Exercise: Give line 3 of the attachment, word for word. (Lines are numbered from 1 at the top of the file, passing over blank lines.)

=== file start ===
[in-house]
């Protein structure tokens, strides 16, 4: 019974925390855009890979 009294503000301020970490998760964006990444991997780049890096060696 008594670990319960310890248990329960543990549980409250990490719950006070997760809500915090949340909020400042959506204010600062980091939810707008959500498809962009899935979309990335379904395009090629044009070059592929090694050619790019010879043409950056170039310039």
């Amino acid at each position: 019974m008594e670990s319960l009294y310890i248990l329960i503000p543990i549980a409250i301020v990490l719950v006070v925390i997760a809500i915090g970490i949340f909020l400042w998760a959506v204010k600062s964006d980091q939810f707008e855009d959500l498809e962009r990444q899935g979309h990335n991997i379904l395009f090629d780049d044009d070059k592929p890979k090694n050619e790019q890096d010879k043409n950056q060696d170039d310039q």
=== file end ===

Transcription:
């Amino acid at each position: 019974m008594e670990s319960l009294y310890i248990l329960i503000p543990i549980a409250i301020v990490l719950v006070v925390i997760a809500i915090g970490i949340f909020l400042w998760a959506v204010k600062s964006d980091q939810f707008e855009d959500l498809e962009r990444q899935g979309h990335n991997i379904l395009f090629d780049d044009d070059k592929p890979k090694n050619e790019q890096d010879k043409n950056q060696d170039d310039q």